For next year’s Shocker Business Plan Competition, I’ll be entering a new, unheard-of business idea.  As CJ Lett said at the beginning of the semester, “I’ve never seen an idea that wouldn’t work if you didn’t give up on it.”

There’s been pizza delivery services for decades.  Chinese food delivery.  Even barbecue delivery and steak delivery.

But what about pie delivery?

What I propose is an airborne drone-enabled pie-delivery system.  It will be called Pie In The Sky.

We will deploy drones throughout the Wichita area equipped with a storage cell containing delicious pies.  They will fly to your address and deliver a pie after you’ve ordered and paid online.

Airborne drones have been becoming cheaper and cheaper, and already you can buy one that actually could deliver a pie (two-pound payload) for $600.

One of the biggest expenses for a delivery service is paying the driver of the delivery vehicle.  You have to reimburse them for both their gasoline and their time, and gasoline keeps getting more and more expensive.

Modern technology has enabled the steady advance of machine-aided replacement of traditionally human functions, such as self-checkout replacing clerks in grocery stores; airborne drones replacing human-piloted vehicles in military air-strikes in warzones and non-warzones; and computer algorithms capable of thousands or even millions of transactions per second replacing stock traders in what is called “high-frequency trading”.  The machine-enabled digitization of currency has fundamentally changed the nature of money itself.  Pilotless or driverless delivery vehicles could save an incalculable amount of money and make countless jobs obsolete.

For a more down-to-Earth approach, it might also be possible to deliver things using unmanned cars.  Google has been working on developing a self-driving car:

I was originally going to post this yesterday as an April Fool’s Day joke, but the more I think about it and read about it the more it seems like use of drones for delivery of commercial goods is not as completely ridiculous as it at first seems.  (Though I’m still not really going to be entering a drone-based idea next year.)  Google had at least one popular April Fool’s Day joke, but the unmanned automobile is a real project.  The US military is already using unmanned aerial vehicles to deliver things (other than bombs) with the RQ-17 Shadow drone and other systems.  Next door to Kansas, Mesa County, Colorado recently cut the cost of an annual landfill survey from $10,000 to $200 by using a drone instead of a piloted craft.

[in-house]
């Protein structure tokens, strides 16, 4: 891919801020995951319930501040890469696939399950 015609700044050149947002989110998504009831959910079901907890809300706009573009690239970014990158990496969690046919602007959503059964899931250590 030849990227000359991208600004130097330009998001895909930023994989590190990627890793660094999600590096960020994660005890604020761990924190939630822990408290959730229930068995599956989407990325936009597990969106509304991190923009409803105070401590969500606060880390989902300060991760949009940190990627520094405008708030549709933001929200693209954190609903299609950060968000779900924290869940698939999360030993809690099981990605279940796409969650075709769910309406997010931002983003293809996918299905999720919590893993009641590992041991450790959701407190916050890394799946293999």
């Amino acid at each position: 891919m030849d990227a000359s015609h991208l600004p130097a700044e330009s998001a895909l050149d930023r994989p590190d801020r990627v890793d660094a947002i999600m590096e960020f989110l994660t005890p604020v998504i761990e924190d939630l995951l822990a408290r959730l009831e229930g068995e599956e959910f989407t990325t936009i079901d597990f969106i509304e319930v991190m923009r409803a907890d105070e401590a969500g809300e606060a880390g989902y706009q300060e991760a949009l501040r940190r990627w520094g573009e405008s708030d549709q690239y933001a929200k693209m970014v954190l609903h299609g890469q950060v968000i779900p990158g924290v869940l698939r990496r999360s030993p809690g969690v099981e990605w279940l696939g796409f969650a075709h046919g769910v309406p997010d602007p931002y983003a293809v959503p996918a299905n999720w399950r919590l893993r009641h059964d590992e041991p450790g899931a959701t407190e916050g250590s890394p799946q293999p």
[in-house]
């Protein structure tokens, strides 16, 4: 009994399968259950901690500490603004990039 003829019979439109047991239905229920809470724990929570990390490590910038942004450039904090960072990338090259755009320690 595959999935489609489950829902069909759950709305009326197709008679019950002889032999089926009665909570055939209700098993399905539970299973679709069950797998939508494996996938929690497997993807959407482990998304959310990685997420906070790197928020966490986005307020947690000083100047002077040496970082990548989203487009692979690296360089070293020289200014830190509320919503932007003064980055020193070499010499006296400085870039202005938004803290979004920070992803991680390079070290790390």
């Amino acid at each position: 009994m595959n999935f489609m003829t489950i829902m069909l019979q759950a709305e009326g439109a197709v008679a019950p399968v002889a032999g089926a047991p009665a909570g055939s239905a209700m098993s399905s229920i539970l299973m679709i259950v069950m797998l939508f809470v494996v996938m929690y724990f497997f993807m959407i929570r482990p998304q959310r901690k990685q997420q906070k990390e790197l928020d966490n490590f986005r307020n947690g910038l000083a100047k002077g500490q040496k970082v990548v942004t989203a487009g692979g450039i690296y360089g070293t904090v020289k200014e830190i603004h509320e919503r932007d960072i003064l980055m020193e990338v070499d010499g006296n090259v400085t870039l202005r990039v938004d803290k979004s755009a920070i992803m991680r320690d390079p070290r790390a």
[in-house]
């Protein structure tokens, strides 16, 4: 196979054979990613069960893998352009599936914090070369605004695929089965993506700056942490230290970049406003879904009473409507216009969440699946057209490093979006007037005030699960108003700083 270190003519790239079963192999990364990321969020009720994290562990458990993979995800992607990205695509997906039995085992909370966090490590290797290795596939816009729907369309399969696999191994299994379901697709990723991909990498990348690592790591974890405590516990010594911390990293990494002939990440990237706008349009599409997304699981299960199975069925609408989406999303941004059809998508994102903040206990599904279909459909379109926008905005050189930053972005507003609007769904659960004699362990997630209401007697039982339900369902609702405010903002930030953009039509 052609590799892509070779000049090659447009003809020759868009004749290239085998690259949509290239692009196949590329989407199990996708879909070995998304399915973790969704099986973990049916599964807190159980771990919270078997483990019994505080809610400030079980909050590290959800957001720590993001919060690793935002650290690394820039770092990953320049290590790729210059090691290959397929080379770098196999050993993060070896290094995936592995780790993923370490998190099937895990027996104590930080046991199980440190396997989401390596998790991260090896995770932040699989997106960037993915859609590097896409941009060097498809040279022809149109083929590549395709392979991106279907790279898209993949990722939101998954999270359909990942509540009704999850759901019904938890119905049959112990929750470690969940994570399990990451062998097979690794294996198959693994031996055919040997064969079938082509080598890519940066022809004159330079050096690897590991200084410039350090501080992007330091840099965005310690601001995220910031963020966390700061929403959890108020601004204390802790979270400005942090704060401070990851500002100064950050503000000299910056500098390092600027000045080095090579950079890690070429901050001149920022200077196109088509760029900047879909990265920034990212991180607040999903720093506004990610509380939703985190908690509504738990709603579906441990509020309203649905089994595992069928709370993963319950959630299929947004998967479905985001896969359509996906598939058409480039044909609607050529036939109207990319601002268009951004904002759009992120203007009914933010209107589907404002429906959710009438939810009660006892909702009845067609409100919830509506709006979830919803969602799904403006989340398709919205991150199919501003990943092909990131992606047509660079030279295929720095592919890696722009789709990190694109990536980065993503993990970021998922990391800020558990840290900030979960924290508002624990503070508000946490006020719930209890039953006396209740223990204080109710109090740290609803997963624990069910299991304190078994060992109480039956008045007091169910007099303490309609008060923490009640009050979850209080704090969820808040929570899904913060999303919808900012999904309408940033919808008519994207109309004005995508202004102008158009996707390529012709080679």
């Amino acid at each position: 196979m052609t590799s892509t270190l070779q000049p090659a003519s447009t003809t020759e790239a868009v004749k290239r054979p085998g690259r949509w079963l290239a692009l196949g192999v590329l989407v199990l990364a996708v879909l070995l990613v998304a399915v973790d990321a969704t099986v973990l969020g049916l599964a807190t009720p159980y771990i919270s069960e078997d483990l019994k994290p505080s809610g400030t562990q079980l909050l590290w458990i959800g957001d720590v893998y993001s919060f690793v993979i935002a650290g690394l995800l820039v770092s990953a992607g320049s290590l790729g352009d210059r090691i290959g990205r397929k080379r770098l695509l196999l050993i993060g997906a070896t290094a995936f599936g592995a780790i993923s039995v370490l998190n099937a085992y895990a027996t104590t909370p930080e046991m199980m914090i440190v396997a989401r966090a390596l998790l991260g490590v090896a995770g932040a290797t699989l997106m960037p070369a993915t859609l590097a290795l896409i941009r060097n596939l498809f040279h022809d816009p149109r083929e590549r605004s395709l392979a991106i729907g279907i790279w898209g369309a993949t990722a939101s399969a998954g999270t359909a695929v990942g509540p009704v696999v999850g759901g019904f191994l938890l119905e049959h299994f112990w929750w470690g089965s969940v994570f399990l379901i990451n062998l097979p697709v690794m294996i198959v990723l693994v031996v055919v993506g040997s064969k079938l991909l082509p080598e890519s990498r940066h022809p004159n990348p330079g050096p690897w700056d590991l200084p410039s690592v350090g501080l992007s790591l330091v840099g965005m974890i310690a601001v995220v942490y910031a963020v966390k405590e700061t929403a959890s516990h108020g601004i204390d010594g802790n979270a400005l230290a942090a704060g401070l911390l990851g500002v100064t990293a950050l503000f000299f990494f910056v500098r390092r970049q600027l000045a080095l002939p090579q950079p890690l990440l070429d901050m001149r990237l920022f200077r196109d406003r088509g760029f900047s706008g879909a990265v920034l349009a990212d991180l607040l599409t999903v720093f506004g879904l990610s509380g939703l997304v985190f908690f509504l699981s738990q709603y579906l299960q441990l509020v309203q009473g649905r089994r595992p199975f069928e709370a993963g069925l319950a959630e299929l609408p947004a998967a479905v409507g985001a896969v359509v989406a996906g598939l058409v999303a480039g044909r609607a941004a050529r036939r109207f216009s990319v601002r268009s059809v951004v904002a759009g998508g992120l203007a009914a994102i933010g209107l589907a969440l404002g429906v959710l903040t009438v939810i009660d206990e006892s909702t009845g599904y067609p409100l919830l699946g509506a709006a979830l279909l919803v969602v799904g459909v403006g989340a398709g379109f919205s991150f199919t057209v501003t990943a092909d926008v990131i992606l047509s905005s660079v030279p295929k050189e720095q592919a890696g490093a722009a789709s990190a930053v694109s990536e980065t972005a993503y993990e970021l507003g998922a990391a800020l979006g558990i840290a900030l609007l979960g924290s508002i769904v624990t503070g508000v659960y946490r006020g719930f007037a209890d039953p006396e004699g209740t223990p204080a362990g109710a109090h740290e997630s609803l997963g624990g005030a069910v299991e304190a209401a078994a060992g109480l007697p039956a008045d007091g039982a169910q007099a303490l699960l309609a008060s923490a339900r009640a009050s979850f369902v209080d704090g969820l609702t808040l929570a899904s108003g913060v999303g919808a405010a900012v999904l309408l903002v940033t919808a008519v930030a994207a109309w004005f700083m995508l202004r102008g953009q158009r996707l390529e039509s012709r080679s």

And I didn’t know about this when I thought up the Pie In The Sky idea, but in 2011 a group in Silicon Valley seriously tried to test out this very idea with a project called TacoCopter.  They were only stopped by the fact that unmanned aerial vehicles aren’t yet permitted by the FAA for commercial use.  There’s a long list of practical considerations that would have to be overcome, but if it’s already a reality with the RQ-17, unmanned delivery vehicles probably do have a future in the private sector.  In Alaska, supplies often have to be transported by air anyway.

Give it enough time, and the technological landscape will have transformed enough that automated vehicles will be at least feasible in the private sector.  I thought it was ridiculous, but it’s not so unworkable after all.  Maybe CJ Lett was right.